In your case, I think you have a point that the carrier could simply have refused to deliver the mail on that day, but I’m not sure they will accept that logic.

    #68466

    Shelley
    Moderator

    Good discussion.

    My brother’s ex-wife was a post(wo)man in Louisiana, and got bit a couple of times. It’s very traumatic, and affected the way she viewed all dogs afterwards. She would hear a dog snarl and just quiver.

    When we lived in California (more than 25 years ago), our whole block got blackballed by the Post Office because a stray dog showed up one day and snarled at the Postman. It wasn’t easy to get mail delivery turned back on even after the stray hadn’t been seen for months.

    It can’t really hurt to move the box, and a few dollars spent on the hardware / new mail box would be well spent for the postman’s nerves.

    #68467

    Bean Dogger
    Participant

    This is the problem you will encounter with the PO. PO management will take any opportunity to “discipline” Letter Carriers for the smallest transgression. The rule is if there is a dog in the yard the carrier CANNOT deliver under any circumstances. If for some unknown reason the carrier is bitten he/she may be fired. Yes, that is how bad the PO treats it’s employees. So most carriers will not take the chance and report the potential dog problem. Also, if the regular carrier just looks the other way and delivers the mail and a substitute is bitten then the regular carrier can be “disciplined” for failing to report the dog problem. Then you have people who do not control dogs who are aggressive and do cause problems for everyone. The best solution is to move your mail box so the carrier can deliver without entering your yard.

    #68469

    pennygirl
    Participant

    I wouldn’t worry about Animal Control. What is the PO going to say? That your dog was spotted in your fenced yard, twice in two years?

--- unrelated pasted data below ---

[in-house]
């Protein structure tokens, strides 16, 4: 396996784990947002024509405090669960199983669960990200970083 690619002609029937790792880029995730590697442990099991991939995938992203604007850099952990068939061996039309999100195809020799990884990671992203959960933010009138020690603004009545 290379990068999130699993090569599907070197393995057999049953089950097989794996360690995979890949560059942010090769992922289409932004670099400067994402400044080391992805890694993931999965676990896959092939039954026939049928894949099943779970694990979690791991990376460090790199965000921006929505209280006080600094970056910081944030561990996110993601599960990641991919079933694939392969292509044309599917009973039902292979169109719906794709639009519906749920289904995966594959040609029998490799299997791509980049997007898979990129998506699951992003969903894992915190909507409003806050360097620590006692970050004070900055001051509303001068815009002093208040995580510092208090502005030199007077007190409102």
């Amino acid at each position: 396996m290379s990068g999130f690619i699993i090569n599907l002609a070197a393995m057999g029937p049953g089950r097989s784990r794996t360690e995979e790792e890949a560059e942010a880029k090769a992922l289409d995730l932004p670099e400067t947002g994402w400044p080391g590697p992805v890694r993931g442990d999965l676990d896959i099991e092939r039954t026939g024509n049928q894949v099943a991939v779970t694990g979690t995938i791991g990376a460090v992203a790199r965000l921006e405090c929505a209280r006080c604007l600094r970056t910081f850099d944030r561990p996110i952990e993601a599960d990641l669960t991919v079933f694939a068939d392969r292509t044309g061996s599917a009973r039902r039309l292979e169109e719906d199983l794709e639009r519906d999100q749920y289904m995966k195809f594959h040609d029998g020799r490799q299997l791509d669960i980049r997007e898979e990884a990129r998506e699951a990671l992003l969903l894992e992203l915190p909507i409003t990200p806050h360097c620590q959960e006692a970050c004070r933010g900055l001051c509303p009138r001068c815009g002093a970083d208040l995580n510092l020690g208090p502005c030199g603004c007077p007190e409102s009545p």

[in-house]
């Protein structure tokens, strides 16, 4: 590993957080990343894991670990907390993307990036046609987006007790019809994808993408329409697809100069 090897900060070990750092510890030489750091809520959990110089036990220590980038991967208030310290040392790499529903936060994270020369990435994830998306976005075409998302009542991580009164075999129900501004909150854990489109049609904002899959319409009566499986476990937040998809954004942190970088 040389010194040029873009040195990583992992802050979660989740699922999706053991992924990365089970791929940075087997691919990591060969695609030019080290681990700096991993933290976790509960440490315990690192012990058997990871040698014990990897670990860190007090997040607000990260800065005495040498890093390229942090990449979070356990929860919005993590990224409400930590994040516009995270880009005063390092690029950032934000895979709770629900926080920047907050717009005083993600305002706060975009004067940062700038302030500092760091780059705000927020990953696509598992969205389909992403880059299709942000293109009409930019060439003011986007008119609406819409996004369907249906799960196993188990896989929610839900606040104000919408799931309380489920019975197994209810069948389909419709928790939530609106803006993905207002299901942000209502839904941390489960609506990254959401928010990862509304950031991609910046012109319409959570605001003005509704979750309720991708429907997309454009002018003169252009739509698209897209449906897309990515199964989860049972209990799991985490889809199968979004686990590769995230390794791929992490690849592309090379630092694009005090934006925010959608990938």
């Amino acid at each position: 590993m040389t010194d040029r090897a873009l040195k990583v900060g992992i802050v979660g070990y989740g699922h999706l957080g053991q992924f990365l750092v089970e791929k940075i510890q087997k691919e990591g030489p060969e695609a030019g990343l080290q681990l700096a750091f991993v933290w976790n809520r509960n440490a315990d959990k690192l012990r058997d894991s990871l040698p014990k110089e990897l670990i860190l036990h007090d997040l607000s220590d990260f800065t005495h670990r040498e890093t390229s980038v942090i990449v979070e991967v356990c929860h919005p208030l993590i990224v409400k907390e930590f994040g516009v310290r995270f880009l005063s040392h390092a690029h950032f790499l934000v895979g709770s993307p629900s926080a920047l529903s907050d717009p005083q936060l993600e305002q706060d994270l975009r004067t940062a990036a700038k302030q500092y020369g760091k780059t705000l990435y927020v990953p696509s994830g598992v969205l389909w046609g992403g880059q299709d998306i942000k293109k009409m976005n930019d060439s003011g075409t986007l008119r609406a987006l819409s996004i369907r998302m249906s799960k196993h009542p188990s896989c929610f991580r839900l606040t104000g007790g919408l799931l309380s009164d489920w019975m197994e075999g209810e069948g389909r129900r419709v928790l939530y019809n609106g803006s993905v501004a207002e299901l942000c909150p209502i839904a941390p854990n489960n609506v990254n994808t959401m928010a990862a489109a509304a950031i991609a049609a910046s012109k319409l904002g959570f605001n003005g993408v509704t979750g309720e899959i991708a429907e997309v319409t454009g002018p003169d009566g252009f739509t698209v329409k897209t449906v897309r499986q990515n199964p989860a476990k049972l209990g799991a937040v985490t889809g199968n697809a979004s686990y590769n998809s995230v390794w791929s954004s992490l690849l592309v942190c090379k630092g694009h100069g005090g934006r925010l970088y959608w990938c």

#68471

    SmartsyArtsy
    Participant

    VB, that is terrible that the PO treats their carriers so callously.

    Now something makes sense to me. This past week I noticed a new post and personal mailbox on the grassy area near the curb on a street in Loyal Hts. It is in front of a fully fenced front yard with a bulldog. My thoughts immediately went to the potential of anyone easily taking their mail.

    I know the mailman in the area is terrified of dogs. He once threatened to not deliver to a neighbor because Lillie had just jumped out of the car and he was scared of her– really scared (car was parked about 20 feet away from his path)

    #68472

    gracie
    Participant

    As far as taking dog with you if should do it, it totally changed everything when the supervisor at the post office saw my dog. The carrier had said it was a large menacing dog. He thought it was going to be a pitbull he was going to see and instead he saw Nikki, a bijon/poodle mix. He interacted with her and like I said, his first words “this is the dog?!” And that was several years ago and I still get mail.

    #68488

    great idea
    Participant

    gracie, bringing your dog might have been helpful because the mailman had given an inaccurate physical description of the dog.

    however, I doubt most postal workers are trained to judge a dog’s ability to be a menace, especially with the owner walking in carrying said pet.
    I’ve seen lots of small dogs, (a bijon in particular) that were quite nasty and were literally ‘ankle-biters’.

    #68492

    gracie
    Participant

    I didn’t say anywhere I walked in “carrying” my dog. She walked in, on a leash. She wasn’t an ankle biter. She weighed 20 pounds and size of a cocker spaniel. In fact she looked more like a cockapoo.